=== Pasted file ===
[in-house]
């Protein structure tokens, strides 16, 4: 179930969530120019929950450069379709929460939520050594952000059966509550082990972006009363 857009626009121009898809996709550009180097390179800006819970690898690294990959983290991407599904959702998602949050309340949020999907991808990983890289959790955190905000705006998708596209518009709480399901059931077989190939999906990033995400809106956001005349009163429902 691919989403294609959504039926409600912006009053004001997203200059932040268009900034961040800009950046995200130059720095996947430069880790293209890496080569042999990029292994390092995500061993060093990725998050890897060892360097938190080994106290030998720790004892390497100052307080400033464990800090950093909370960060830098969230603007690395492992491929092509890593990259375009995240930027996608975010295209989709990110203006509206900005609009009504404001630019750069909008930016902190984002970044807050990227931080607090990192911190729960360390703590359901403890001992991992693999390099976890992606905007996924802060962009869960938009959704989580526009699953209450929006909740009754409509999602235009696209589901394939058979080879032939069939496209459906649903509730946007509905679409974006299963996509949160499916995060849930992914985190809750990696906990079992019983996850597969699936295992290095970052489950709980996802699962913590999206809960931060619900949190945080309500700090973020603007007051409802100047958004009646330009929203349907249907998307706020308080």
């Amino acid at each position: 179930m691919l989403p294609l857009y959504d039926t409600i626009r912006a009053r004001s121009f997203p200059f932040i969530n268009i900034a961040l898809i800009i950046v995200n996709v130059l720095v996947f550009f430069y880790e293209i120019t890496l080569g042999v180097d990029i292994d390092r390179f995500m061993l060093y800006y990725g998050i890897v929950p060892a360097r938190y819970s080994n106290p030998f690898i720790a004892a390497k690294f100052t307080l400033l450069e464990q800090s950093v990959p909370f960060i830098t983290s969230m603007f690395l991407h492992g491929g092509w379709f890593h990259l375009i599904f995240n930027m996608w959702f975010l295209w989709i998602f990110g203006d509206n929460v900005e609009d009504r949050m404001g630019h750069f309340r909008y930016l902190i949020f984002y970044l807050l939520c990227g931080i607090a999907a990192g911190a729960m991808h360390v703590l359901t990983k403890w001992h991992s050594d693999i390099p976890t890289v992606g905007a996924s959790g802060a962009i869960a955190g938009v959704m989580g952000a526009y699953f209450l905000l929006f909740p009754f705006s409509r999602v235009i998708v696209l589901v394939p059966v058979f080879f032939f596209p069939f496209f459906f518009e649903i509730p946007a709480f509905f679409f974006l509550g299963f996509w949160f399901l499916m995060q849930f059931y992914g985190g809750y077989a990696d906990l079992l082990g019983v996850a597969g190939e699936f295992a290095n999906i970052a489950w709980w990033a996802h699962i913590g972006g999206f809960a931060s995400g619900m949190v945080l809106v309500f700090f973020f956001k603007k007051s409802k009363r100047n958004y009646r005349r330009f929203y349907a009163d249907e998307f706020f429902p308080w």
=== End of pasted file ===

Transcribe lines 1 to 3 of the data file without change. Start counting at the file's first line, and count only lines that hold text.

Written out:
[in-house]
């Protein structure tokens, strides 16, 4: 179930969530120019929950450069379709929460939520050594952000059966509550082990972006009363 857009626009121009898809996709550009180097390179800006819970690898690294990959983290991407599904959702998602949050309340949020999907991808990983890289959790955190905000705006998708596209518009709480399901059931077989190939999906990033995400809106956001005349009163429902 691919989403294609959504039926409600912006009053004001997203200059932040268009900034961040800009950046995200130059720095996947430069880790293209890496080569042999990029292994390092995500061993060093990725998050890897060892360097938190080994106290030998720790004892390497100052307080400033464990800090950093909370960060830098969230603007690395492992491929092509890593990259375009995240930027996608975010295209989709990110203006509206900005609009009504404001630019750069909008930016902190984002970044807050990227931080607090990192911190729960360390703590359901403890001992991992693999390099976890992606905007996924802060962009869960938009959704989580526009699953209450929006909740009754409509999602235009696209589901394939058979080879032939069939496209459906649903509730946007509905679409974006299963996509949160499916995060849930992914985190809750990696906990079992019983996850597969699936295992290095970052489950709980996802699962913590999206809960931060619900949190945080309500700090973020603007007051409802100047958004009646330009929203349907249907998307706020308080």
């Amino acid at each position: 179930m691919l989403p294609l857009y959504d039926t409600i626009r912006a009053r004001s121009f997203p200059f932040i969530n268009i900034a961040l898809i800009i950046v995200n996709v130059l720095v996947f550009f430069y880790e293209i120019t890496l080569g042999v180097d990029i292994d390092r390179f995500m061993l060093y800006y990725g998050i890897v929950p060892a360097r938190y819970s080994n106290p030998f690898i720790a004892a390497k690294f100052t307080l400033l450069e464990q800090s950093v990959p909370f960060i830098t983290s969230m603007f690395l991407h492992g491929g092509w379709f890593h990259l375009i599904f995240n930027m996608w959702f975010l295209w989709i998602f990110g203006d509206n929460v900005e609009d009504r949050m404001g630019h750069f309340r909008y930016l902190i949020f984002y970044l807050l939520c990227g931080i607090a999907a990192g911190a729960m991808h360390v703590l359901t990983k403890w001992h991992s050594d693999i390099p976890t890289v992606g905007a996924s959790g802060a962009i869960a955190g938009v959704m989580g952000a526009y699953f209450l905000l929006f909740p009754f705006s409509r999602v235009i998708v696209l589901v394939p059966v058979f080879f032939f596209p069939f496209f459906f518009e649903i509730p946007a709480f509905f679409f974006l509550g299963f996509w949160f399901l499916m995060q849930f059931y992914g985190g809750y077989a990696d906990l079992l082990g019983v996850a597969g190939e699936f295992a290095n999906i970052a489950w709980w990033a996802h699962i913590g972006g999206f809960a931060s995400g619900m949190v945080l809106v309500f700090f973020f956001k603007k007051s409802k009363r100047n958004y009646r005349r330009f929203y349907a009163d249907e998307f706020f429902p308080w």